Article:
People from crowded cities or suburbs often imagine how nice it would be to live in "the country"—to have open space, beautiful views, a bountiful garden, or maybe even farm animals. Six years ago, when Thomas and Connie Betts left their life in a Portland, Ore., suburb behind, they made that dream about country living come true.
Although the couple had an idea of how and where they wanted to live, the key to realizing that dream—which they have achieved as the owners of Cascade Alpacas of Oregon—came entirely by chance. In January 2004, while Thomas was working as an operations manager for the boating retailer West Marine, a customer came into the store and purchased several dozen dock lines. When Thomas asked the man how many boats he had, the customer explained that he was using the rope for his alpacas.
"What's an alpaca?" Thomas asked.
After relaying to Connie the man's story about alpaca ranching in Hood River, a rural community 70 miles east of Portland in the Cascade Mountain Range, she asked, "Does he make any money doing it?"
"He says he does," replied Thomas.
Intrigued, the Bettses started researching alpacas, which are llama-like farm animals native to the mountains of Peru. They searched the Internet, talked to alpaca owners, and attended a weekend seminar about alpacas. (To see alpacas in action, watch Jane Pauley's interview with Thomas and Connie Betts, above. To learn more about the animals, read "Alpacas Are Awesome.")
After feeling that they had done their homework, Thomas, then 50, and Connie, 51, took the leap. In July, barely six months after becoming aware of alpacas, the Bettses sold the house they had lived in for a dozen years and used the proceeds to buy a 6 ½-acre property and house in Hood River. That investment—and the purchase of seven alpacas, which were paid for by selling Thomas' beloved 41-foot racing sailboat—became a down payment on a new career and lifestyle. By year's end, Thomas quit his job in Portland, and Connie, a technical writer who could work from home, went part-time in hers. (For more about the economics of alpaca ranching and Thomas and Connie's venture read our Reality Check.)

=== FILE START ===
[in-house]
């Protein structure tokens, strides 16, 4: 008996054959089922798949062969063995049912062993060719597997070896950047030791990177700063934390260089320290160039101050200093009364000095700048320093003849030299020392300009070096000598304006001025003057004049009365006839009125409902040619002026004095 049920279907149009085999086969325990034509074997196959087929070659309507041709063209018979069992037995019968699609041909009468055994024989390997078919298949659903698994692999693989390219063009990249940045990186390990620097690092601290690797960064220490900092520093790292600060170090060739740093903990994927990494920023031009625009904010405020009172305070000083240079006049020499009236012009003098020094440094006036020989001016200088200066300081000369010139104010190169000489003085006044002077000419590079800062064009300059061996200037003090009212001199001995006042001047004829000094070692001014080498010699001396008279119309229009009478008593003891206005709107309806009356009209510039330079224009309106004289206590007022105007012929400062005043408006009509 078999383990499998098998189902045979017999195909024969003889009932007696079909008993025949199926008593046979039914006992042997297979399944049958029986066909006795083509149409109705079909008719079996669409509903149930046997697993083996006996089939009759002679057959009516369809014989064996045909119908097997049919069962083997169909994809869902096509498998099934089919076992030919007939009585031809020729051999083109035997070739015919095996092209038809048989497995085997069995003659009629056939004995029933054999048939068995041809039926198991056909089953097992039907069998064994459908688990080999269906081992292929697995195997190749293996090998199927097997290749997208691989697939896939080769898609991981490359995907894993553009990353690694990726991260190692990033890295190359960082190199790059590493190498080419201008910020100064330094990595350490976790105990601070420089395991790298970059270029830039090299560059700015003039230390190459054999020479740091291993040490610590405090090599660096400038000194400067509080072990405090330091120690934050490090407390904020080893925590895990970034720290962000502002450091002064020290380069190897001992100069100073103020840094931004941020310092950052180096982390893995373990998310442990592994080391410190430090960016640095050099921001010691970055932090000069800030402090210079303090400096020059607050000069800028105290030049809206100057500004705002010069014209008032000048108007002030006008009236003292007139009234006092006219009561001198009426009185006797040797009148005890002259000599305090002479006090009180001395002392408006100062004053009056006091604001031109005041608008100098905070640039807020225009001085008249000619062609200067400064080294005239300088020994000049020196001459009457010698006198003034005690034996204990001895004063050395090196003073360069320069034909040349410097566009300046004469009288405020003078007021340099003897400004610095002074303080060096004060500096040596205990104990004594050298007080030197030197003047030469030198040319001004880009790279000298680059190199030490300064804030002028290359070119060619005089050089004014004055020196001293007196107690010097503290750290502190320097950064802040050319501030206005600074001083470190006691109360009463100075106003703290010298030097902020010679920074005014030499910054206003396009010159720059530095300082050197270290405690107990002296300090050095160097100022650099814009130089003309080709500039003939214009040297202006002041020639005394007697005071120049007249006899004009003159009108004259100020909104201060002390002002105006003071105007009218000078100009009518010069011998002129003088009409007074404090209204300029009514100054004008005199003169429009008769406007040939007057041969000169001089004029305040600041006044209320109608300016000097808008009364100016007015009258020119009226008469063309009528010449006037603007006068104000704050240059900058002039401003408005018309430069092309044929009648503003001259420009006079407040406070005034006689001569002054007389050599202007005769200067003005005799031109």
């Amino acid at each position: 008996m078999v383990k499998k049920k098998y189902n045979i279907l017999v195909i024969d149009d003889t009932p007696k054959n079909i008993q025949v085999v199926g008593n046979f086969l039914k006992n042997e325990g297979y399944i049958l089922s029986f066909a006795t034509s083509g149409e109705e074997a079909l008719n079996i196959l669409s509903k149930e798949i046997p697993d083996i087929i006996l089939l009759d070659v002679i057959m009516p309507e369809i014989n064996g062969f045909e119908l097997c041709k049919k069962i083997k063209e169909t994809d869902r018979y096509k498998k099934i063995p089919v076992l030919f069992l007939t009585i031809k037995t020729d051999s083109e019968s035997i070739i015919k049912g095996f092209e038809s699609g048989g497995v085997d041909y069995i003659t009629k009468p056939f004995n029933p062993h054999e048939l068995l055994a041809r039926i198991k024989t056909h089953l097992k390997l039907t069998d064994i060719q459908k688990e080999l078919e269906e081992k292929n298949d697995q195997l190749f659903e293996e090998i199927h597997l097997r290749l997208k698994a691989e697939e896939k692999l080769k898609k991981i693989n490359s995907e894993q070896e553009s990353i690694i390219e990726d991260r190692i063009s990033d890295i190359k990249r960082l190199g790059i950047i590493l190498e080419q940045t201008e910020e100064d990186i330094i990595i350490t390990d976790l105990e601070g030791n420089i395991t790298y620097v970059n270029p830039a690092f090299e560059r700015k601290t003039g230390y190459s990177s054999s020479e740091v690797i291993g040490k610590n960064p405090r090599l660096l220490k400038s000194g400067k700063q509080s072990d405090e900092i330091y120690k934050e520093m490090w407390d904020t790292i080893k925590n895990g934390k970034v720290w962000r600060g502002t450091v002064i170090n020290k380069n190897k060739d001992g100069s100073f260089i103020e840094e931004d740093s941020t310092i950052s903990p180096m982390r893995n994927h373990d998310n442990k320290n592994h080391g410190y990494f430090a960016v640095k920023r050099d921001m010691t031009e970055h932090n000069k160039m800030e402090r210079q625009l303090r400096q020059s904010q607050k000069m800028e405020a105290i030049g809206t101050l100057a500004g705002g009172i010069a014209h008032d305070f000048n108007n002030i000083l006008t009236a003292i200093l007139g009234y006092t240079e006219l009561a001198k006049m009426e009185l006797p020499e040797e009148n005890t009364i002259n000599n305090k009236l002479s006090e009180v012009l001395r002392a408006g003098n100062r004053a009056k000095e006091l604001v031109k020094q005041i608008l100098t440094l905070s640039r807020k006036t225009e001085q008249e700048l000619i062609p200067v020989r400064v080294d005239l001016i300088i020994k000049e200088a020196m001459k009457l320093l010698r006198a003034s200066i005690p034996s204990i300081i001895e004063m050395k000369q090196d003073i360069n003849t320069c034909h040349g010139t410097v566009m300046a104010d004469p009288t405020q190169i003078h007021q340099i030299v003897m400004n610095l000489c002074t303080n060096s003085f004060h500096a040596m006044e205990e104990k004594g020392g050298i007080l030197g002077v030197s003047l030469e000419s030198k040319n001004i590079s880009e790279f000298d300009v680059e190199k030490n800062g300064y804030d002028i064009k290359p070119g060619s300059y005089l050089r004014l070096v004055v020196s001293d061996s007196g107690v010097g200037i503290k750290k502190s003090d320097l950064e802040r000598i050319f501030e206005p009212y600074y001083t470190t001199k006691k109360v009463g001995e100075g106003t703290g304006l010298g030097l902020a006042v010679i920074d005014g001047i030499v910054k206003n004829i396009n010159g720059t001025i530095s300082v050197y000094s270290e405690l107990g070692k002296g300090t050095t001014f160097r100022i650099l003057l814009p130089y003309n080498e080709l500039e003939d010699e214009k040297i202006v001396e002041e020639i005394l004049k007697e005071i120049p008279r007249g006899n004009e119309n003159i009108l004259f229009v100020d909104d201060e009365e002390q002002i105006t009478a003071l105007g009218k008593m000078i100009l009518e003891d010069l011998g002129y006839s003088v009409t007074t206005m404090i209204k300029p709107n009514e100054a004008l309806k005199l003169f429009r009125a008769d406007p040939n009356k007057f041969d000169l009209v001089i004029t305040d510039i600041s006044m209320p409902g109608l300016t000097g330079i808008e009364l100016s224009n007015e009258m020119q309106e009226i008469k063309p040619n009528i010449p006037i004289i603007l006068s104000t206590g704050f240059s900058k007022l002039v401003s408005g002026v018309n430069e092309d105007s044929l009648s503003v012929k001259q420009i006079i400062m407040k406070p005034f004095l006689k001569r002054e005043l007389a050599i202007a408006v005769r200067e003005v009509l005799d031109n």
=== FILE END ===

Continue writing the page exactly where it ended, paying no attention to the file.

Today, the Bettses' ranch, Cascade Alpacas of Oregon, consists of 50 alpacas, three barns, a yarn shop—called Foothills Yarn & Fiber—and, with the purchase of a neighboring property last year, a total of 15 acres and three houses. Two of those are used as rentals. (To Thomas and Connie's delight, one of those homes is occupied by their son, Reuben, 28, his wife, and their infant daughter; the Bettses' daughter, Sarah, lives in Northern California with her husband and two children.)
"All the stars aligned," Connie says about her own and Thomas' transformation from suburban commuters to ranchers. "Discovering alpacas, finding the property, the way my job was set up. It felt right to do."